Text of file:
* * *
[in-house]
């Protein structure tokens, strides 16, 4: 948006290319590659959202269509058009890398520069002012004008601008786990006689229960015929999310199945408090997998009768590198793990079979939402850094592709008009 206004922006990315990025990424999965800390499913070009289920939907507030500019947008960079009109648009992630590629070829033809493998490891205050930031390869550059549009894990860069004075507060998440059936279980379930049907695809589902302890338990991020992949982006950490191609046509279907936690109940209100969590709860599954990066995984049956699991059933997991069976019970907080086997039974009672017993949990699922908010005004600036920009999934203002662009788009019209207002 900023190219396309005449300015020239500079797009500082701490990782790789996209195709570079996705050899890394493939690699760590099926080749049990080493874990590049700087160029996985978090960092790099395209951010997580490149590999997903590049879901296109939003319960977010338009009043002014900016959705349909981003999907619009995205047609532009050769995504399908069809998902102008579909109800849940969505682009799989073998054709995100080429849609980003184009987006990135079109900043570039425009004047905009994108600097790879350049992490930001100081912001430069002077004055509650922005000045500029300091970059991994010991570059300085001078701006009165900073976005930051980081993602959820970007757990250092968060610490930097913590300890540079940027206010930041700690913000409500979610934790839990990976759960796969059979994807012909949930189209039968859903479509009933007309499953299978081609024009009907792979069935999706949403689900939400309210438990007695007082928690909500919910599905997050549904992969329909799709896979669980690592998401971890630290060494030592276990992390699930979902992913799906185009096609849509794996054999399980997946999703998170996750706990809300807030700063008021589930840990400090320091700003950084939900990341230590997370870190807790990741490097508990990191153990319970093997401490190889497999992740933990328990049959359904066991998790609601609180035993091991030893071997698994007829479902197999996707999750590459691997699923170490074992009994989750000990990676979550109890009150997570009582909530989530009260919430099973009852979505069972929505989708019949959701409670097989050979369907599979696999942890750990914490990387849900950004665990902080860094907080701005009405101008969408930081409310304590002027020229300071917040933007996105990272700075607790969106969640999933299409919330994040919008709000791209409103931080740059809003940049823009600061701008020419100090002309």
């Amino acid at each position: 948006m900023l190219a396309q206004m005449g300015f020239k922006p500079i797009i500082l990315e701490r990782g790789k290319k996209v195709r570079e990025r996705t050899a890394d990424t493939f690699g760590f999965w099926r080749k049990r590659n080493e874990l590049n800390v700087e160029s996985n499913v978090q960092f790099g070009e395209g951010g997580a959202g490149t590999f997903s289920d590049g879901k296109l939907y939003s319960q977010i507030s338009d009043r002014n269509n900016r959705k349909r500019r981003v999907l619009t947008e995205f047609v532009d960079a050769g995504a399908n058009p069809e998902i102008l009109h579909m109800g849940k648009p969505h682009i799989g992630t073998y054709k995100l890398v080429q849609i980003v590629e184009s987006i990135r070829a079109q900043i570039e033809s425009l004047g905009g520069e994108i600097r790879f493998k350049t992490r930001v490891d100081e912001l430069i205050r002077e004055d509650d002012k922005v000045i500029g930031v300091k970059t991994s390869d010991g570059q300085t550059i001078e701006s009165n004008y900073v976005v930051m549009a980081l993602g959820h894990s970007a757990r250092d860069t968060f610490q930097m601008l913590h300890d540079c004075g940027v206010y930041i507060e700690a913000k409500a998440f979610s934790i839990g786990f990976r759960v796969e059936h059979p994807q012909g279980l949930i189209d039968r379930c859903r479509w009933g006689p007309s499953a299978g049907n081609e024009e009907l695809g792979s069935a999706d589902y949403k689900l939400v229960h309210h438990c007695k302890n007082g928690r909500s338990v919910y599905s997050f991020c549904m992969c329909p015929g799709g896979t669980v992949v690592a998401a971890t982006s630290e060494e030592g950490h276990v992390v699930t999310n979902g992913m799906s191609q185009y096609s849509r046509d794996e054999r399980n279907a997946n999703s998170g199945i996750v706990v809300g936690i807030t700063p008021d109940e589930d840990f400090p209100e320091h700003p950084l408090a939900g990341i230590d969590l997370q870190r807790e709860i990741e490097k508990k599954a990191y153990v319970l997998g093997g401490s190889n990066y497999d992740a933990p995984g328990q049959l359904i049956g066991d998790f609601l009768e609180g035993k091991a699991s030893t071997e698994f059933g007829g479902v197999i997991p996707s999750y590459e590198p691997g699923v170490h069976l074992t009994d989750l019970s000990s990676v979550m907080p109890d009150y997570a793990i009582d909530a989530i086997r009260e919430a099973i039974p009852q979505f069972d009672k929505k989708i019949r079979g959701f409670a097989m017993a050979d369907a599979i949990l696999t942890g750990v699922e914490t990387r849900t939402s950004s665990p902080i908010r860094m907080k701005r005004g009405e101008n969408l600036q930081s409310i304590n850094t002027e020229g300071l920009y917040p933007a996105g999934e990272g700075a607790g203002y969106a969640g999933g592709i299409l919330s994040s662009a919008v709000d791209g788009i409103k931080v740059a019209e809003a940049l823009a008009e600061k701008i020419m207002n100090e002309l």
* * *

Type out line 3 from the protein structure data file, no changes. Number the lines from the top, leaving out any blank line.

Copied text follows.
């Amino acid at each position: 948006m900023l190219a396309q206004m005449g300015f020239k922006p500079i797009i500082l990315e701490r990782g790789k290319k996209v195709r570079e990025r996705t050899a890394d990424t493939f690699g760590f999965w099926r080749k049990r590659n080493e874990l590049n800390v700087e160029s996985n499913v978090q960092f790099g070009e395209g951010g997580a959202g490149t590999f997903s289920d590049g879901k296109l939907y939003s319960q977010i507030s338009d009043r002014n269509n900016r959705k349909r500019r981003v999907l619009t947008e995205f047609v532009d960079a050769g995504a399908n058009p069809e998902i102008l009109h579909m109800g849940k648009p969505h682009i799989g992630t073998y054709k995100l890398v080429q849609i980003v590629e184009s987006i990135r070829a079109q900043i570039e033809s425009l004047g905009g520069e994108i600097r790879f493998k350049t992490r930001v490891d100081e912001l430069i205050r002077e004055d509650d002012k922005v000045i500029g930031v300091k970059t991994s390869d010991g570059q300085t550059i001078e701006s009165n004008y900073v976005v930051m549009a980081l993602g959820h894990s970007a757990r250092d860069t968060f610490q930097m601008l913590h300890d540079c004075g940027v206010y930041i507060e700690a913000k409500a998440f979610s934790i839990g786990f990976r759960v796969e059936h059979p994807q012909g279980l949930i189209d039968r379930c859903r479509w009933g006689p007309s499953a299978g049907n081609e024009e009907l695809g792979s069935a999706d589902y949403k689900l939400v229960h309210h438990c007695k302890n007082g928690r909500s338990v919910y599905s997050f991020c549904m992969c329909p015929g799709g896979t669980v992949v690592a998401a971890t982006s630290e060494e030592g950490h276990v992390v699930t999310n979902g992913m799906s191609q185009y096609s849509r046509d794996e054999r399980n279907a997946n999703s998170g199945i996750v706990v809300g936690i807030t700063p008021d109940e589930d840990f400090p209100e320091h700003p950084l408090a939900g990341i230590d969590l997370q870190r807790e709860i990741e490097k508990k599954a990191y153990v319970l997998g093997g401490s190889n990066y497999d992740a933990p995984g328990q049959l359904i049956g066991d998790f609601l009768e609180g035993k091991a699991s030893t071997e698994f059933g007829g479902v197999i997991p996707s999750y590459e590198p691997g699923v170490h069976l074992t009994d989750l019970s000990s990676v979550m907080p109890d009150y997570a793990i009582d909530a989530i086997r009260e919430a099973i039974p009852q979505f069972d009672k929505k989708i019949r079979g959701f409670a097989m017993a050979d369907a599979i949990l696999t942890g750990v699922e914490t990387r849900t939402s950004s665990p902080i908010r860094m907080k701005r005004g009405e101008n969408l600036q930081s409310i304590n850094t002027e020229g300071l920009y917040p933007a996105g999934e990272g700075a607790g203002y969106a969640g999933g592709i299409l919330s994040s662009a919008v709000d791209g788009i409103k931080v740059a019209e809003a940049l823009a008009e600061k701008i020419m207002n100090e002309l």